In a previous blog post, I gave an overview of the CloudFest Hackathon. At this event my team created a plugin for WordPress which added additional health checks for MariaDB. Since the Hackathon we have managed to get this plugin into the official WordPress plugin repository and are working on improving it.
The plugin is designed in a modular way with multiple parts that can be useful for WordPress administrators. The following is a breakdown of all the parts currently in the plugin.
One of the core features is gathering metrics about the queries executed.
In a movie theater near you, expect to soon see an explanation of MariaDB Server and MariaDB Foundation in your own language! That is, providing you speak one of the good dozen of languages we have frequently encountered in the MariaDB Server ecosystem.
Like a majority of the MariaDB Server users, most of the developers behind MariaDB Server are non-native English speakers. We use Bad English as our lingua franca. Our pronunciation may be bearable to OK, but as with most techies, our understanding of written and spoken English is OK to good.
In this blog we are going to learn how to migrate data from Oracle to MariaDB.
To begin, we’ll learn the basics about Oracle database to have an understanding about the steps that are done on the demo example. After, we will create a table in Oracle and migrate it to MariaDB.
To migrate data from Oracle there are 2 ways:
- Dump Oracle data to CSV and load data in MariaDB.
- Use the Connect Storage Engine to create or insert into a table from Oracle’s source definition.
For demonstration, we are going to use a docker container with an Oracle Express Edition (XE) image.
Coding standards are often as hotly debated as vim vs emacs and other developer arguments. Viewers of the show Silicon Valley will all know the “tabs vs spaces” scene and how passionate people can be about it. Whilst I do personally have a preference (I’m not sharing it here), I feel it is much more important that people stick to one standard for a code base.
Several months ago a new community developer for MariaDB Server sent me a message asking where to find our coding standards document. After a bit of searching I realised we did not have one, and if we want to onboard new developers we definitely should have one.
Back in December, we asked for your feedback on implementing a code of conduct in the MariaDB Server community. We have seen some great feedback and observations from this and today we are have published version 1.0 of our code of conduct.
The feedback we have received has been generally positive both when it comes to implementing a code of conduct in general, and to the content of the text.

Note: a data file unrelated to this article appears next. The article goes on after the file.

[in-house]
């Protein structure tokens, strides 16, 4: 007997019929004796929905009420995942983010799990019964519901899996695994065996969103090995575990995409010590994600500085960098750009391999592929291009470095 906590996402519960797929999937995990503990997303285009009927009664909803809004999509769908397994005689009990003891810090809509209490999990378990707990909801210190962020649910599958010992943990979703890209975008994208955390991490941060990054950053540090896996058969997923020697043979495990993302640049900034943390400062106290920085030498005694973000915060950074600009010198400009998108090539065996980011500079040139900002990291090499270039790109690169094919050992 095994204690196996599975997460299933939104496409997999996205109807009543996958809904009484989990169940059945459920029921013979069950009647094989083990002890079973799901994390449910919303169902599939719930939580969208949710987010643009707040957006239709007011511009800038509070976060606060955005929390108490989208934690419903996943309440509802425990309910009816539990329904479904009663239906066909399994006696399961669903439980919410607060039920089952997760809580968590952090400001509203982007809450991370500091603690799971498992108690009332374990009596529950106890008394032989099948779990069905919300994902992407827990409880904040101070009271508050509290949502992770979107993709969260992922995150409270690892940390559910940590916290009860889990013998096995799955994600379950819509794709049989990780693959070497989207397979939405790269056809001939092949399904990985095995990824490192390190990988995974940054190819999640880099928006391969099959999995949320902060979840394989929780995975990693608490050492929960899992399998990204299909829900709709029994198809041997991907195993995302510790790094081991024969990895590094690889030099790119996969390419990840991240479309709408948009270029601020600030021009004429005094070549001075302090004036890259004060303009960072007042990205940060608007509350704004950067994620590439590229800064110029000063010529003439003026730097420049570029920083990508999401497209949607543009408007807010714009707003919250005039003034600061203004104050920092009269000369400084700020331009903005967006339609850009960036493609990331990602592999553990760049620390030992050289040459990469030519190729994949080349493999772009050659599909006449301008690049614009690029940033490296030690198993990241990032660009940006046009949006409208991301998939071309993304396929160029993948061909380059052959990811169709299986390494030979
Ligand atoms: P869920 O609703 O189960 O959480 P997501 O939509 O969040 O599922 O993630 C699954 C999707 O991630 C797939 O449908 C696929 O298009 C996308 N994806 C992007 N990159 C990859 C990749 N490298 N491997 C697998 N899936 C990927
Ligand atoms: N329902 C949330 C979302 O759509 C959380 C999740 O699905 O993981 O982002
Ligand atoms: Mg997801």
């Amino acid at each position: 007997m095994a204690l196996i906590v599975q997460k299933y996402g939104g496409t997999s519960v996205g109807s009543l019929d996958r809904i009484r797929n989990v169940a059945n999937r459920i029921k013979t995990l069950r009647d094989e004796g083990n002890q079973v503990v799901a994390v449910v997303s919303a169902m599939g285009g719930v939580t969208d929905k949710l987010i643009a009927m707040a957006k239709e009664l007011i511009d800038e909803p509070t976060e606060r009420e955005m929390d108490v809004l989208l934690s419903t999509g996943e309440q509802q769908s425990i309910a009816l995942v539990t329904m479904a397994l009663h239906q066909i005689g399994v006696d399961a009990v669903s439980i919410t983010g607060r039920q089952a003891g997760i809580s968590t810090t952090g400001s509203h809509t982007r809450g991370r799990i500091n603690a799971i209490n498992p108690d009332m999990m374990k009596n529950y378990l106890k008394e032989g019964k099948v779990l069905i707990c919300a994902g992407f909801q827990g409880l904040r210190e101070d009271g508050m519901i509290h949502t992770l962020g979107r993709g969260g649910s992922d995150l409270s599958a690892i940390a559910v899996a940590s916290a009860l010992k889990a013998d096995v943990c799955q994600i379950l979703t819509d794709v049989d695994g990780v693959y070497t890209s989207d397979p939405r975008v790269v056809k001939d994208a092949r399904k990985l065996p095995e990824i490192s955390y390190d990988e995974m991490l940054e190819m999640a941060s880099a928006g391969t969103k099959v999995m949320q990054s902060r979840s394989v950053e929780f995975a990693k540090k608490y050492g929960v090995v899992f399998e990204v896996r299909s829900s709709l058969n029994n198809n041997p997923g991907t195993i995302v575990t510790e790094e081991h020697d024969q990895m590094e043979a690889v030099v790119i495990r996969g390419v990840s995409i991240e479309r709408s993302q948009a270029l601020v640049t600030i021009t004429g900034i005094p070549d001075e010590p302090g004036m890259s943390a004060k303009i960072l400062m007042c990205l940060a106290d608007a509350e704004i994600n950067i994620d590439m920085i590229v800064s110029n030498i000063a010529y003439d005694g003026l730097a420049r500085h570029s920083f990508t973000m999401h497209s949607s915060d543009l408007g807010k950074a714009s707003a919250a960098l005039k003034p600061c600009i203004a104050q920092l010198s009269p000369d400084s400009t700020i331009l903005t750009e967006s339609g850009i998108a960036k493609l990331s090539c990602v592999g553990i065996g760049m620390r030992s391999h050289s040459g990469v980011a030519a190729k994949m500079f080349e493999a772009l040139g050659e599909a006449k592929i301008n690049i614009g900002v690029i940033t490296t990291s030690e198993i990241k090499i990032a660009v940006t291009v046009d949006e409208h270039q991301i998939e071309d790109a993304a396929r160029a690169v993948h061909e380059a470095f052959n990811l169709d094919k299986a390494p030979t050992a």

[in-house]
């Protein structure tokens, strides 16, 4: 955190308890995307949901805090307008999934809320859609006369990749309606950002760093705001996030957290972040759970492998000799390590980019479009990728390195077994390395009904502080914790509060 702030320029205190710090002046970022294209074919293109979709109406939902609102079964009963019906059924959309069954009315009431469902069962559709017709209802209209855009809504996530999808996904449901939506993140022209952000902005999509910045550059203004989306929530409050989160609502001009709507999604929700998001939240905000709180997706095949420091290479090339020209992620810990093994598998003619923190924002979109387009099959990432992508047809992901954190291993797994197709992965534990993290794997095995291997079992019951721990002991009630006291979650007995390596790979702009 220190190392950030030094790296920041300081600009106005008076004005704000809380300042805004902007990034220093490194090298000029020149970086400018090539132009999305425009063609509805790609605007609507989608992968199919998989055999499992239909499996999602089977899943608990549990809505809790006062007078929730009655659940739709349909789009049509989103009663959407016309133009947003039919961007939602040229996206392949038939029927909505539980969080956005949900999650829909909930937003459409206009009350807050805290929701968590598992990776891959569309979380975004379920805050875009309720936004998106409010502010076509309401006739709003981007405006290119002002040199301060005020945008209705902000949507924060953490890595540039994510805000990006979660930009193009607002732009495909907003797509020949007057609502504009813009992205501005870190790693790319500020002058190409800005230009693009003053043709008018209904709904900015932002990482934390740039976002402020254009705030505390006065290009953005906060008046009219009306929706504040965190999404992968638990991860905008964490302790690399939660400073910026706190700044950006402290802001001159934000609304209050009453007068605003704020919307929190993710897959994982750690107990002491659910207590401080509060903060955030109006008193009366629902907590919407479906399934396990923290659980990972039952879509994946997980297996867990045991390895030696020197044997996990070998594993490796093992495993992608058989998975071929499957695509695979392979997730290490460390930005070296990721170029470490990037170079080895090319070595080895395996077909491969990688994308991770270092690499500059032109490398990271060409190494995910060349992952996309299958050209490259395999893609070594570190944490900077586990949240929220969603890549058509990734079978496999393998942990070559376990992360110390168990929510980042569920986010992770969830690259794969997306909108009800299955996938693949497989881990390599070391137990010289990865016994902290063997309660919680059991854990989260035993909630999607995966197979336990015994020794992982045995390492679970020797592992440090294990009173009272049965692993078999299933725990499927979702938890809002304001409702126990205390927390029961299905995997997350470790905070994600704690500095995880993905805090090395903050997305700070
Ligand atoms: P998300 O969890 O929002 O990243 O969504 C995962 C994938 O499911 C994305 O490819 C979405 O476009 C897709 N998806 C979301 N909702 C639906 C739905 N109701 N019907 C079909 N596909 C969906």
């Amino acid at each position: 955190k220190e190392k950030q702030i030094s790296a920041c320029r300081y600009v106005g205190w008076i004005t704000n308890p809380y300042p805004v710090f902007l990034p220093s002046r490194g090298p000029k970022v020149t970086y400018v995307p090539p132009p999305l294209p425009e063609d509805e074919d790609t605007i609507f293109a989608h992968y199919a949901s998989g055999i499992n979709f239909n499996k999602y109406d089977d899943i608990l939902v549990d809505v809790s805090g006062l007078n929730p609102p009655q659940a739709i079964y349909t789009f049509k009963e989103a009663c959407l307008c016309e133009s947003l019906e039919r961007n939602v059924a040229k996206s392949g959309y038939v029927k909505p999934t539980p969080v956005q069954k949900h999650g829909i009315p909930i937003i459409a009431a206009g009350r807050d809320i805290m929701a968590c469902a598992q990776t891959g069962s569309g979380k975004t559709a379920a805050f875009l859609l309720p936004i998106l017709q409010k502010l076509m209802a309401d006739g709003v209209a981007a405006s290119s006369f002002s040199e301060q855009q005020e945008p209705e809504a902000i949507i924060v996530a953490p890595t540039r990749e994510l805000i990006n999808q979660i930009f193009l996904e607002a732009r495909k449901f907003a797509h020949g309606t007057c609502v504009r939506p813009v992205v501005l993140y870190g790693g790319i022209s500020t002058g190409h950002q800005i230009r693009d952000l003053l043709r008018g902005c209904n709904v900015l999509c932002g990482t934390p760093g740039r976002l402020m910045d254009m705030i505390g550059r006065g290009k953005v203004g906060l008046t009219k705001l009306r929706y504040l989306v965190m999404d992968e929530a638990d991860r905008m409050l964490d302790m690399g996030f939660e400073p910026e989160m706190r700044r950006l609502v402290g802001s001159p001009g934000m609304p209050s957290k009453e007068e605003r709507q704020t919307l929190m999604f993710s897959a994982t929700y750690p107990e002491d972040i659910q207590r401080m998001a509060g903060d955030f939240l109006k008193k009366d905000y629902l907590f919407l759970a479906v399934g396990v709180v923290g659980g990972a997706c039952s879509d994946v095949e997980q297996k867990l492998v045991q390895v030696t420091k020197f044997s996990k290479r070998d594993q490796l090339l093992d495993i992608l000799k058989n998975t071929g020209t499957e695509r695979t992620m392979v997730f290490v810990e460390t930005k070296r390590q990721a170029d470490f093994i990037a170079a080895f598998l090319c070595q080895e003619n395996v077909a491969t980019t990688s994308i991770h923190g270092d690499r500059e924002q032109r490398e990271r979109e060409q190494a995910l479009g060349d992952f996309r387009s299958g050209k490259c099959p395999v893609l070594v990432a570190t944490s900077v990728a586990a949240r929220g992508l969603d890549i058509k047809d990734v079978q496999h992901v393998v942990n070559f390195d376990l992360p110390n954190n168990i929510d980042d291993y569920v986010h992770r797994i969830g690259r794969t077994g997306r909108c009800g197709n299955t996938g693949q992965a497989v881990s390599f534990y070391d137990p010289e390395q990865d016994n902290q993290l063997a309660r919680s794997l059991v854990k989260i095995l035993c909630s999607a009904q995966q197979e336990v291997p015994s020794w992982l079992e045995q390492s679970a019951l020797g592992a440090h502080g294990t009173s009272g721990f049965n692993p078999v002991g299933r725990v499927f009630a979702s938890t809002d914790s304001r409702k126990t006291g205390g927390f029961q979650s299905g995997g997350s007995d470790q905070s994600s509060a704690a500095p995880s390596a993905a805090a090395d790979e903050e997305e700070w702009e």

That said, it was suggested by Brian Andrus that we better define “inflammatory language”; this is something we actually discussed internally prior to the draft content.
This is the next in the series of posts exploring ChatGPT and its insights about MariaDB. The series began with ChatGPT, OpenAI and MariaDB Foundation, followed by Ask ChatGPT – Getting Started with MariaDB: A Comprehensive Guide for Beginners.
This week’s topic, suggested by ChatGPT itself, was “MariaDB Performance Tuning”. So how did it do?
MariaDB is undoubtedly one of the most popular open-source database management systems available today, with a strong focus on performance and ease of use. Whether you are a developer, database administrator, or an IT professional, ensuring that your MariaDB installation performs efficiently is crucial.
This is the next in a series of posts on our explorations with ChatGPT that started with ChatGPT, OpenAI and MariaDB Foundation. Here, we asked ChatGPT to generate a blog post, and Chief Innovation Officer Daniel Black reviewed the results.
“Getting Started with MariaDB: A Comprehensive Guide for Beginners” is the question we asked ChatGPT. What we got is below. Rather than a blog on what you could have done yourself, I’ll look through the answer below and see how accurate it is, what could be better/worse, and assume this is some reflection on the references that the engine was trained on.
Several members of the MariaDB Foundation team were at CloudFest a couple of weeks ago and just before that I was part of the CloudFest Hackathon. In particular I was leading a team for a project implementing MariaDB health checks in WordPress. But, this project is not what I’m talking about today. Today’s story involved a conversation shortly after the event.
Today I want to talk about another Hackathon project called Wapuugotchi and discussions that happened after the Hackathon. The Wapuu is the mascot for WordPress and the amazing team for the Wapuugotchi project made a Wapuu for every organisation represented at the Hackathon.